I was fortunate enough to attend last year and look forward to the upcoming gathering. Last year focused a lot on the different crowdfunding platforms. Many platforms were represented by their founders and gave some very enlightening insights.
These were my key takeaways.
Crowdfunding for startups
Dr. Richard Swart gave the keynote address last year and discussed the role crowdfunding can play as seed money for a startup.
- Crowdfunding can be a seed round and entirely replace the angel round.
- Angels are asking founders about their crowdfunding attempts.
- There has been a 29 year decline in small business lending.
- 70% of entrepreneurs who have tried crowdfunding and failed would do it again. The lessons learned in the process pay dividends in other areas.
- Plan at least two months of preparation for a crowdfunding campaign.
- Women are more successful with crowdfunding.
- The average campaign gets about $80 per backer with about 80 backers total.
- Start by mobilizing a community who is interested in your success.
Dan Baird will be kicking things off this year and his business is solely about venture based crowdfunding.
Crowdfunding success elements
Brian Meece of RocketHub spoke about how to be successful with crowdfunding campaigns.
- Clearly explain the project
- Be great
- Make a statement
- Explain why
- Understand the network. There’s width which consists of pure volume of numbers and there’s depth which consists of people who carry a lot of influence with their audience. Reach both.
- Sell your journey
- Explain the levels of impact; if we reach this goal, then X happens
- Make it entertaining. This should be a fun exchange.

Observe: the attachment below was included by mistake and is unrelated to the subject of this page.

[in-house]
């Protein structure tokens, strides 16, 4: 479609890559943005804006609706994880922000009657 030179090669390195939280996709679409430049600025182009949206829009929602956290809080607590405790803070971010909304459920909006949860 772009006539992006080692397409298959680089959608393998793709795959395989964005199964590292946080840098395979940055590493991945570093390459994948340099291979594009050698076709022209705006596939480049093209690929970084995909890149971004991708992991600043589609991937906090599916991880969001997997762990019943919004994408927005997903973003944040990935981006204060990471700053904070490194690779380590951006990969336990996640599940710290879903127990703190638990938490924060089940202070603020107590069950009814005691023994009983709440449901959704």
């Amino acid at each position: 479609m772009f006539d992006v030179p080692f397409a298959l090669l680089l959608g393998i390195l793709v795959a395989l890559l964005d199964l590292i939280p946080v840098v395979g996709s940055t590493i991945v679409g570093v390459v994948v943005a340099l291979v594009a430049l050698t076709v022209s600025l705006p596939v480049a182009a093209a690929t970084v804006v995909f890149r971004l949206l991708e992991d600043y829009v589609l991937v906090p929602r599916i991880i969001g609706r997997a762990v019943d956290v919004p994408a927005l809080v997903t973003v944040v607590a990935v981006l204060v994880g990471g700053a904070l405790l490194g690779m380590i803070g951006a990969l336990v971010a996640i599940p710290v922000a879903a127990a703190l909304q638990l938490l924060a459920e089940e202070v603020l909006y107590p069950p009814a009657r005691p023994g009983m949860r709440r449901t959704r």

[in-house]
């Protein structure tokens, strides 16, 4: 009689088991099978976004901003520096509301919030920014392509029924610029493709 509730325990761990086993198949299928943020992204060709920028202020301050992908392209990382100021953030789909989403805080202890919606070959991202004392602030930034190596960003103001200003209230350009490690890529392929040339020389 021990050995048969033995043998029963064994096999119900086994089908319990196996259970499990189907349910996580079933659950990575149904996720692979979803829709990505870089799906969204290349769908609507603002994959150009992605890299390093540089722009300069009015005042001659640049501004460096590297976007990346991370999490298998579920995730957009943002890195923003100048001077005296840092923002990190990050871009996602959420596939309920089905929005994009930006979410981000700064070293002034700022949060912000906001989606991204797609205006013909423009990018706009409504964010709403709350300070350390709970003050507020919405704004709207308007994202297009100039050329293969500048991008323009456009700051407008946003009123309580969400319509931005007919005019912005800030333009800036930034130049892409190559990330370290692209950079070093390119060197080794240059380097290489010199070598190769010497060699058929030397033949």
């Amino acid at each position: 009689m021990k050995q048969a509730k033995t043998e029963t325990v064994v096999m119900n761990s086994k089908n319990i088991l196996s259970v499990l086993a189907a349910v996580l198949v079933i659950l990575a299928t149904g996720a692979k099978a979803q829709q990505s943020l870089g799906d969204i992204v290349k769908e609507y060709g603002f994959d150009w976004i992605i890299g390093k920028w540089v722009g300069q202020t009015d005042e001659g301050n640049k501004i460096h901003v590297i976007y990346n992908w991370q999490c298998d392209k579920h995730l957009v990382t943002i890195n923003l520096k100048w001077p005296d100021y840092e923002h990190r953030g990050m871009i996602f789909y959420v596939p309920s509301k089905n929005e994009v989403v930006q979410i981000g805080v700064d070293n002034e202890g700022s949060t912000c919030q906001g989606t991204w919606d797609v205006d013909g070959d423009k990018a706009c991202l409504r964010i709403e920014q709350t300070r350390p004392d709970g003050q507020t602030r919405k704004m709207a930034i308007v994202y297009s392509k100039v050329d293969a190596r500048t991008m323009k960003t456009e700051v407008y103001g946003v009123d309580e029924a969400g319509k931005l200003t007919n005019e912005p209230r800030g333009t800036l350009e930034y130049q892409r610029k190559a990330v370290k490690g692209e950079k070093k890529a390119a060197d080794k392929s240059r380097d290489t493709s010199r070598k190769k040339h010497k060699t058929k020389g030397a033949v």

- Commit to the campaign
- Win first followers
- Build dialogue
- Spiral out
- Tell the story
- Reach out to media
- Finish strong
95% of seed funding will come from the crowd.
Telling the why
- People don’t buy what you do, they buy why you do it
- Focus on marketing to the niches that need/want your product – nichecasting not broadcasting
Involving the audience
- People want to participate in the story
- Facebook shout outs are one of the most popular rewards for backers
- Launch party
- Campaign close party
- Get backers at trade shows
- Don’t use too many reward choices as backers can get confused or delay acting
- Too many choices can be a challenge to fulfill
- What happens when you’re successful
- Fulfillment isn’t just about sending the product, it’s about packaging it and shipping it
- Know your shipping and packing costs. International shipping can ruin a profitable campaign
- Communicate with your backers – In crowdfunding, three weeks late is six months early. Offer compensation if product is seriously delayed
- Crowdfunding backers are your core fans. They are willing to give you money for something that usually doesn’t currently exist
- Remarket to them by providing updates on your company and new products. Make them feel like part of your story
- Backer list effectiveness will fade over time
These were the eight biggest themes from last year’s Utah Crowdfunding Conference. I was pleased with my experience there; the sessions ran on schedule, there were tons of people for networking, there was lunch, I learned a lot of things about crowdfunding including platforms and strategies and I’m definitely looking forward to this year’s on the April 28th. There were also some pretty cool product giveaways. Bring plenty of business cards.
Early bird tickets available until April 24th for $33.95. For additional information see their website.